Whether an employee can be denied pension due to unauthorised absence?

IN THE SUPREME COURT OF INDIA

C.A. No. 11440/2011 (Arising out of SLP (C) No. 12165/2011)

Decided On: 14.12.2011

Delhi transport corporation
Vs.
Lillu Ram

Hon’ble Judges/Coram:Deepak Verma and K.S. Panicker Radhakrishnan, JJ.
Citation:(2017) 11 SCC 407

1. Leave granted. Feeling aggrieved and dissatisfied with the judgment and order passed by Division Bench of the High Court of Delhi at New Delhi in Appellant’s Letters Patent Appeal (LPA) No. 2679 of 2005, decided on 13.5.2010, Appellant is before us challenging the same on variety of grounds.

2. The Appellant preferred the LPA against the judgment and order passed by learned Single Judge of the High Court of Delhi in Respondent’s Writ Petition (C) No. 2962 of 2001 decided on 23.8.2005, whereby and whereunder Respondent/employee of the Appellant has been held to be entitled for pensionary benefits.

3. The Respondent, an erstwhile employee of Appellant, claimed pensionary benefits to be granted to him under the provisions of Central Civil Service (Pension) Rules, 1972 (hereinafter shall be referred to as ‘Pension Rules’).

4. Learned Single Judge, after considering the Respondent’s Writ Petition, came to the conclusion that he would be entitled to receive the pension in accordance with Pension Rules and air-arrears of pension from the date of filing the Writ Petition should be paid to him. This order was subject matter of challenge before the Division Bench of the High Court by filing LPA. Since it has also been dismissed, the employer – Delhi Transport Corporation (hereinafter shall be referred to as ‘DTC’) is before us in Appeal.

5. Thumbnail sketch of the facts of the case are as follows:

6. Respondent was engaged as a Driver with the Appellant with effect from 13.4.1983. Appellant floated a Scheme known as Voluntary Retirement Scheme (for short ‘V.R.S.’). Since Respondent had completed 10 years of service with D.T.C., he applied for voluntary retirement under it.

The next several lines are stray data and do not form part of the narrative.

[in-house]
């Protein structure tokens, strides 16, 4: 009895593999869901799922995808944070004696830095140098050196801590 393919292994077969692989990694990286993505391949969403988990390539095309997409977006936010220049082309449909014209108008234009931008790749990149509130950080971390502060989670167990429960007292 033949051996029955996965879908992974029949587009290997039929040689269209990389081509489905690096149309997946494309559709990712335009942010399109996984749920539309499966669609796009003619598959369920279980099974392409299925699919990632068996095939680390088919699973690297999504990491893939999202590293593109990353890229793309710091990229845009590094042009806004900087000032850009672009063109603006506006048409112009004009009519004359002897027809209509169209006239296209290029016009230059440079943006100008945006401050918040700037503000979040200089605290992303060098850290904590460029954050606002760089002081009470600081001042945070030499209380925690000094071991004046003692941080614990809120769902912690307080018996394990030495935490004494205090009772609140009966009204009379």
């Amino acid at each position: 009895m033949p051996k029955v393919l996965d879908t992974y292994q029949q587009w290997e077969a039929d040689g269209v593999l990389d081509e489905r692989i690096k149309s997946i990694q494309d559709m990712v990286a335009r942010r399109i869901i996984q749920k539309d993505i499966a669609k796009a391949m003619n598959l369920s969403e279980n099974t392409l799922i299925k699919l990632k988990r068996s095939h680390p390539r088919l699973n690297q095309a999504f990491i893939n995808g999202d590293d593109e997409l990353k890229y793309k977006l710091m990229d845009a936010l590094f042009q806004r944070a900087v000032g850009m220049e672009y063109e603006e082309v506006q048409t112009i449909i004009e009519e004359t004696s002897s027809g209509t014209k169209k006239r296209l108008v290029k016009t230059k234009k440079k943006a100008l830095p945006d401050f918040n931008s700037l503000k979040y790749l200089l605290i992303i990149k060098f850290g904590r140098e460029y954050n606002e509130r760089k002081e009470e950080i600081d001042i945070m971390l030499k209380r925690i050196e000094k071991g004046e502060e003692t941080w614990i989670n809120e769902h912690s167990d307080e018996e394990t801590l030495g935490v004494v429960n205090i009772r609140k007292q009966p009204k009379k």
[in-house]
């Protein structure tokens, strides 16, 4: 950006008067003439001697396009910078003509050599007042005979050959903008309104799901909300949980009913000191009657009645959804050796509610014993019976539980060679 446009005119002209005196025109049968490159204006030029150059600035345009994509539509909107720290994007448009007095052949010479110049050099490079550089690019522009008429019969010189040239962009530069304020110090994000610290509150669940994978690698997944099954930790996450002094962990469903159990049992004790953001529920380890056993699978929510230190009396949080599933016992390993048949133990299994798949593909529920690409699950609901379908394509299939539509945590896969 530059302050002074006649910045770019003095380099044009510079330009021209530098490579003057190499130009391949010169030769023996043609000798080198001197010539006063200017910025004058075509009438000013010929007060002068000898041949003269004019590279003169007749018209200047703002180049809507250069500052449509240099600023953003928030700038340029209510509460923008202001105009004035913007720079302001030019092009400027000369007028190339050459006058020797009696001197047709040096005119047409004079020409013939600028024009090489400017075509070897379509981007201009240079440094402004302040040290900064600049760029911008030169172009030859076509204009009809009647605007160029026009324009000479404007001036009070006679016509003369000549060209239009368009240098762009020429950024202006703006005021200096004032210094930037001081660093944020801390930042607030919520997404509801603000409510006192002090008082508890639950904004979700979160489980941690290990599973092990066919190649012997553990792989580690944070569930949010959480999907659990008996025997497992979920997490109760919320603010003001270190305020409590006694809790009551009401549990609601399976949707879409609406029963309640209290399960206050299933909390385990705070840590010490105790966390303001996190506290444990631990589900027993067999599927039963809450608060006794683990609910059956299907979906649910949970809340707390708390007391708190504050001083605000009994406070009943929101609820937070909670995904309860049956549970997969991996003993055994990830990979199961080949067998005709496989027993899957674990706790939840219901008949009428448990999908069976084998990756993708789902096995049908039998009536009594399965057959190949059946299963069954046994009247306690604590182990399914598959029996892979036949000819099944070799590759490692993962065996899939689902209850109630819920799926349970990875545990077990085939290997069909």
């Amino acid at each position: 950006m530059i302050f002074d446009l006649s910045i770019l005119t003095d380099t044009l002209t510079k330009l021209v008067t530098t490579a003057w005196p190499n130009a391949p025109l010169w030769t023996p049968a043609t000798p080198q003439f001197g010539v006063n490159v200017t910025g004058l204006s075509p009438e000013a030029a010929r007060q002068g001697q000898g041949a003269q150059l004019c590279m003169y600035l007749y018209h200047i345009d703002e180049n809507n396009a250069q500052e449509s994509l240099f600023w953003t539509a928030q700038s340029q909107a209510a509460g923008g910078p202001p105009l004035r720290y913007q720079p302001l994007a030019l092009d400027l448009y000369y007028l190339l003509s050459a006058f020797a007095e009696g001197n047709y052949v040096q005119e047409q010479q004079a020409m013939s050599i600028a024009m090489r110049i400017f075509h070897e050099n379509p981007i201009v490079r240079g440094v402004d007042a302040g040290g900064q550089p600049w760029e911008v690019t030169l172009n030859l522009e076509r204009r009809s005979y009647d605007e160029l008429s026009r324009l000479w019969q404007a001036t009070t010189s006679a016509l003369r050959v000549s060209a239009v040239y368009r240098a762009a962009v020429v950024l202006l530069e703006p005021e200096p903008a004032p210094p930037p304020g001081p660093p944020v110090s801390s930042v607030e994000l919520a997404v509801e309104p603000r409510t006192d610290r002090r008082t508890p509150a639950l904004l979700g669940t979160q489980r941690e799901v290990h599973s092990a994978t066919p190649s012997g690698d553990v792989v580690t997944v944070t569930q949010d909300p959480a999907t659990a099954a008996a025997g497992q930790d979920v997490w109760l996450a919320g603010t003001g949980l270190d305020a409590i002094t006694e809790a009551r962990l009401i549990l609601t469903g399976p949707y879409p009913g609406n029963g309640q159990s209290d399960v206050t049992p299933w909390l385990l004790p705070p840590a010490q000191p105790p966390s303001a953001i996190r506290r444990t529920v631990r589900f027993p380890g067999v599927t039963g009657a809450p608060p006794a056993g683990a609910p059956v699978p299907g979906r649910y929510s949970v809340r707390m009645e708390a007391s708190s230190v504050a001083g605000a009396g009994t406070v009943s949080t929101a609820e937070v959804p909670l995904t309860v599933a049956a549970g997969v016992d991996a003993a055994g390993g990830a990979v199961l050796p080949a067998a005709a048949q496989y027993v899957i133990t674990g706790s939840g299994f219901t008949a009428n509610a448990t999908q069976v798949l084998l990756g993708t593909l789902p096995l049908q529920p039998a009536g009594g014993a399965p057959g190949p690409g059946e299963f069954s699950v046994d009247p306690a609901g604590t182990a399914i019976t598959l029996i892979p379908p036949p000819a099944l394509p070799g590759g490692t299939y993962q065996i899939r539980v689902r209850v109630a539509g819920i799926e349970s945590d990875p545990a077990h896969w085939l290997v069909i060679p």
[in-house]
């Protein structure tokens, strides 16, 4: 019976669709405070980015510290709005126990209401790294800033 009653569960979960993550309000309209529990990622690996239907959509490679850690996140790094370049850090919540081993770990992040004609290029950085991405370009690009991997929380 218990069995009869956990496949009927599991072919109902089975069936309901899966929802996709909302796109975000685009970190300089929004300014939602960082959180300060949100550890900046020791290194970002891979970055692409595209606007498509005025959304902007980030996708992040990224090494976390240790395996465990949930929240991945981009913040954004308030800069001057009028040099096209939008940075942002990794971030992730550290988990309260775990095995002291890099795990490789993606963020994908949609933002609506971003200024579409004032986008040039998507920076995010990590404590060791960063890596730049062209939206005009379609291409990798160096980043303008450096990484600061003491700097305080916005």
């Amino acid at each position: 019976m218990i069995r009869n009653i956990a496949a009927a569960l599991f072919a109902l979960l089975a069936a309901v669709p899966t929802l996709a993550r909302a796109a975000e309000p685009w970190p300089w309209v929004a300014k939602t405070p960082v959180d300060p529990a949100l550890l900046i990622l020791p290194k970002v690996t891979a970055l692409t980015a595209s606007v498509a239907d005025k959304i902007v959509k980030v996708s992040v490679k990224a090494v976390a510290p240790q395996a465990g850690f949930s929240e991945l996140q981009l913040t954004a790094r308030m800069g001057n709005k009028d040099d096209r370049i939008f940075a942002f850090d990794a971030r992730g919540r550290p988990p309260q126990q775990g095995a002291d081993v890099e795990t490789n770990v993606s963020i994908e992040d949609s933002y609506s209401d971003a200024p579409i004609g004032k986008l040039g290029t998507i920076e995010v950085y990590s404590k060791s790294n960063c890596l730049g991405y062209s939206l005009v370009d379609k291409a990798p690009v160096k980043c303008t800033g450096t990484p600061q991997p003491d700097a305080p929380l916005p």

7. It is also the case of the Respondent that when the Pension Scheme was introduced by DTC, he had exercised the option as required under Clause (9) of the said Pension Scheme and had, therefore, become entitled to receive pension under the Pension Scheme.

8. Since Respondent had already completed 10 years of service and 40 years of age as well, for being qualified to be considered for V.R.S., the same was accepted by the Appellant. The eligibility criteria which finds place in Clause (2) of the V.R.S. is reproduced hereinbelow:

“2. Eligibility: An employee must have completed ten years of service in this Corporation or completed 40 years of age to qualify for consideration under the Scheme. For this purpose, period of deputation/retention of lien in the parent office in lieu of deputation prior to absorption in the regular service of the Corporation will be excluded.”

9. V.R.S. further postulates that it will be applicable to all regular employees of DTC that is to say workers and Executives who were appointed against regular vacancies in the Corporation.

10. Sub-clause (b) of Clause (3) mentions that voluntary retirement cannot be claimed by any employee as a matter of right. The Corporation will have the right not to grant voluntary retirement for the reasons to be recorded in writing.

11. In the case in hand, it is not in dispute that Respondent had completed 10 years of service and had crossed the age of 40 years. Thus, D.T.C., in its wisdom, thought it fit to grant him the benefit of VRS. Subsequent thereto, whatever amounts were found due and payable to him, were paid accordingly. But pension, which according to the Respondent, he was entitled to, having not been paid, he approached the Appellant. Since Appellant refused to grant him pensionary benefits, Respondent was constrained to file a Writ Petition, purportedly Under Articles 226 and 227 of the Constitution of India, before learned Single Judge of the High Court at New Delhi.